Robert Bly: Poet, ‘Iron John’ author dies at 94

MINNEAPOLIS – Robert Bly, one of the most prominent American poets of the past half-century and author of the best-selling men’s movement classic “Iron John,” has died. He is 94 years old.

Bly, a poet, writer and editor active for more than 50 years and a renowned translator of the work of international poets, died Sunday at her home in Minneapolis after suffering a stroke. amnesia for 14 years, his daughter, Mary Bly, said.

“Dad is not hurt. The whole family is around him, so how much better can you do?” she told the Associated Press.

Bly published his first poetry collection, “Silence in the Snowy Fields”, in 1962. He won the National Book Award in 1968 for “The Light Around the Body”, a collection of poems protesting the Vietnam War. Male. Bly donated $1,000 in prize money to the resistance movement.

But the western Minnesota native of Madison achieved his greatest fame with a piece of prose called “Iron John: A Book About Men.” His meditation on modern masculinity was published in 1990, and spent more than two years on the New York Times Best Sellers List.

The book helped launch a new men’s movement, but also angered some feminists and provoked ridicule by summoning images of topless businessmen gathering in the woods to beat drums and howl. to the moon.

Bly told the Paris Review in a 2000 interview: “The media dismissed all this work as drumming and running in the woods. “I don’t think men’s seminars pose a threat to the women’s movement, but a lot of Iron John’s critics have missed the point.”

Born on the family farm near Madison in 1926, Bly later said he first started writing poetry in high school to impress a beautiful high school English teacher. After a brief stint in the Navy, he landed at Harvard in 1947 and found himself surrounded by some of the leading lights of the country’s literature, such as the late Adrienne Rich, a classmate. of him, who became a famous feminist poet and writer.

From there to New York City – he sometimes slept at Grand Central Terminal when he couldn’t find an apartment to collapse – and then a year at the Iowa Writers’ Workshop. Bly returned to Minnesota, where he would live for most of the rest of his life.

Back in Madison, Bly and another local poet started a poetry magazine they named The Fifties (later renamed The Sixties, and later The Seventies). The inside of the front cover signaled their intention to rattle the literary establishment with this warning: “Much of the poetry published in America today is too old-fashioned.”

Thomas R. Smith, a longtime friend of Bly’s, who has worked for Bly for many years, said: “Until then, there was a sort of academic course. assistant, and co-edited a number of books on him. “He defied the convention that all important poems came from the shores and college campuses, and created some new space for the poets of the Central Western United States.”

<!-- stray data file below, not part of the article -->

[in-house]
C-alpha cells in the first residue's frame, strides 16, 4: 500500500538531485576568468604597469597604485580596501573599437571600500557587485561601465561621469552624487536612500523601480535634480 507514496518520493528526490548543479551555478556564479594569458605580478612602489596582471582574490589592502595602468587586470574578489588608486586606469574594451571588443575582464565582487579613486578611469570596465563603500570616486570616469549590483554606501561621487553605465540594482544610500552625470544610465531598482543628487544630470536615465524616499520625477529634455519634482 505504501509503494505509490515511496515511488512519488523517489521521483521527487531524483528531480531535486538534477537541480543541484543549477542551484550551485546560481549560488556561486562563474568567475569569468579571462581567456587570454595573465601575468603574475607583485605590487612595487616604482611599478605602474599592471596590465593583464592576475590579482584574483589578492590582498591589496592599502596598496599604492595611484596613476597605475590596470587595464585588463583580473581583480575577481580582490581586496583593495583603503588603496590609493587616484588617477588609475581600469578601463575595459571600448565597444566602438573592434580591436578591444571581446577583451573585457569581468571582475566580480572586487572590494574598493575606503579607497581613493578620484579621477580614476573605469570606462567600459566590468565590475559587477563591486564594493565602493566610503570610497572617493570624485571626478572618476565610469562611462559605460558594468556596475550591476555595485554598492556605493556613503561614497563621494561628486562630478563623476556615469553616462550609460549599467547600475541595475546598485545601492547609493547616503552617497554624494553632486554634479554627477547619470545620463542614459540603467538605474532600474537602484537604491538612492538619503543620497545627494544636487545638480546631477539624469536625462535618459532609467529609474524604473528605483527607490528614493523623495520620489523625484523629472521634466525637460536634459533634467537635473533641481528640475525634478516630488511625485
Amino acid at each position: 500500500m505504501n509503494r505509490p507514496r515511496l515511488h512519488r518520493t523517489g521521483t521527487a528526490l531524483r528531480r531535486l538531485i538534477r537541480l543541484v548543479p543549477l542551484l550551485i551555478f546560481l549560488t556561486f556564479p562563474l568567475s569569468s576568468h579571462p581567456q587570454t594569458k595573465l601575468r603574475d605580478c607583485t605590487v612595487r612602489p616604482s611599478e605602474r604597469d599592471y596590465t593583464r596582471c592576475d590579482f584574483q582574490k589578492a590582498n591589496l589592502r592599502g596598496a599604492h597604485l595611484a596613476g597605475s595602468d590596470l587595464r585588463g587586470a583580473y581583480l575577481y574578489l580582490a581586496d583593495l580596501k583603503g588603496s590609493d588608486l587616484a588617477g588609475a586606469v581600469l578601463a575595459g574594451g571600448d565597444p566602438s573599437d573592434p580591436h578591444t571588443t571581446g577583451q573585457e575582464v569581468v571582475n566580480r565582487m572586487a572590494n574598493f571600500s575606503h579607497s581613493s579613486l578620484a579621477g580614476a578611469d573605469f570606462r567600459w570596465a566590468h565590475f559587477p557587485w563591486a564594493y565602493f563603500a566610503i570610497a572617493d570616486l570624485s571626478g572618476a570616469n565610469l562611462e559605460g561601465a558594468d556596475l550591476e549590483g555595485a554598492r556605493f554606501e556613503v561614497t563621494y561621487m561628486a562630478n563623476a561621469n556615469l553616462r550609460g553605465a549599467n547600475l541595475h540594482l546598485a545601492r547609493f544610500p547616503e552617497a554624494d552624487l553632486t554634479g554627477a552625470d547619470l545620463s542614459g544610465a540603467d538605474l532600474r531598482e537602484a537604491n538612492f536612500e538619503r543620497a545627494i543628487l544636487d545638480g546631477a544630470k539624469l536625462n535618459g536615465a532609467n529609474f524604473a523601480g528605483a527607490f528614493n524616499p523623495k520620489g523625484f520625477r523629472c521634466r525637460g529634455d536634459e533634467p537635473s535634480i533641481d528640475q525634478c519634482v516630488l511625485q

In addition to composing poems influenced by forebears and colleagues in other countries, Bly also worked to bring their original work to American readers. Over the years, with the help of native speakers, Bly translated several dozen poets from many languages. Several of the poets he has translated and championed, including Chile’s Pablo Neruda and Sweden’s Tomas Transstromer, will win the Nobel Prize in Literature.

“The translation work is a wonderful part of his legacy,” said Jeff Shotts, executive editor at Minneapolis-based Greywolf Press, which has published several translations of Bly and other works. that.

With a tall, muscular build and thick shaggy hair – snow-white in his later years – Bly has created a striking figure. His poetry readings were often animated: He often wore masks or colorful scarves, joked and gesticulated wildly, and was in the habit of reading the same poem twice in a row.

James Lenfestey, a poet who was Bly’s neighbor in Minneapolis for many years, said: “He would say that the first time a poem gets stuck in your head, the second it can go down to your chest. your”.

George Borchardt, his agent for several decades, recalls one of his readings in New York City.

“I remember it was packed and people really paid attention to every word. He was a great reader,” the agent said.

Borchardt also remembers Bly as a joy to represent.

“He’s not the type of author who needs guidance in his writing,” he says.

Bly and his first wife, Carol, divorced in 1979; he moved to Minneapolis soon after. Bly is survived by his second wife, Ruth, whom he married in 1980, four children – Mary, Bridget Noah, Micha Bly and stepdaughter Wesley Dutta – and nine grandchildren.

Over the years, Bly has published more than two dozen volumes of poetry, numerous translations of the works of other poets, and a handful of non-fiction books, of which “Iron John” is best known.

Smith said “Iron John” originated from Bly starting a relationship with his father, a taciturn Norwegian farmer.

“That leads to an examination of what it is to be a man,” says Smith. “He sees American men at a crossroads. He is concerned that men are losing their inner lives, their emotional lives, their connection to stories, traditions and literature. . But the caricature shows him as John Wayne with a drum. That’s the opposite of what he was.”

Mary Bly said funeral services will be private. She urged fans to send tribute donations to their favorite poetry associations.

“He was a great poet and a great father,” she said.

“And a wonderful husband,” said Ruth Bly.


Former Associated Press writer Patrick Condon contributed to this obituary.


This story has been edited to show Bly died at 94, not 95.


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